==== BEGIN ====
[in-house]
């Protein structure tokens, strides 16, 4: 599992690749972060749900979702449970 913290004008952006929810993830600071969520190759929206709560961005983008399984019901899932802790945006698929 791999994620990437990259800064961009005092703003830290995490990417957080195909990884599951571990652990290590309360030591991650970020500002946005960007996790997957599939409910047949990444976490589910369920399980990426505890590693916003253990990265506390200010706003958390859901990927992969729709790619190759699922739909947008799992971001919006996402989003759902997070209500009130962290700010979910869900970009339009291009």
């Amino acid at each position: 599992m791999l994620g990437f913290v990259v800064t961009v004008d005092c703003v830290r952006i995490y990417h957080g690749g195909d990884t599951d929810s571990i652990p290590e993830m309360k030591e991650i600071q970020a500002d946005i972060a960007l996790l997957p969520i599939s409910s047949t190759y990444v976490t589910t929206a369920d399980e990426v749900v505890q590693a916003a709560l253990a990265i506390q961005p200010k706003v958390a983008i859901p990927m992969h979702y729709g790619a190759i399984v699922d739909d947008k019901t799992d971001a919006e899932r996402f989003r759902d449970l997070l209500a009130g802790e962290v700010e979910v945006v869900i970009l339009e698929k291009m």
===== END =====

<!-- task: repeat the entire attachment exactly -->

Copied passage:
[in-house]
């Protein structure tokens, strides 16, 4: 599992690749972060749900979702449970 913290004008952006929810993830600071969520190759929206709560961005983008399984019901899932802790945006698929 791999994620990437990259800064961009005092703003830290995490990417957080195909990884599951571990652990290590309360030591991650970020500002946005960007996790997957599939409910047949990444976490589910369920399980990426505890590693916003253990990265506390200010706003958390859901990927992969729709790619190759699922739909947008799992971001919006996402989003759902997070209500009130962290700010979910869900970009339009291009």
């Amino acid at each position: 599992m791999l994620g990437f913290v990259v800064t961009v004008d005092c703003v830290r952006i995490y990417h957080g690749g195909d990884t599951d929810s571990i652990p290590e993830m309360k030591e991650i600071q970020a500002d946005i972060a960007l996790l997957p969520i599939s409910s047949t190759y990444v976490t589910t929206a369920d399980e990426v749900v505890q590693a916003a709560l253990a990265i506390q961005p200010k706003v958390a983008i859901p990927m992969h979702y729709g790619a190759i399984v699922d739909d947008k019901t799992d971001a919006e899932r996402f989003r759902d449970l997070l209500a009130g802790e962290v700010e979910v945006v869900i970009l339009e698929k291009m």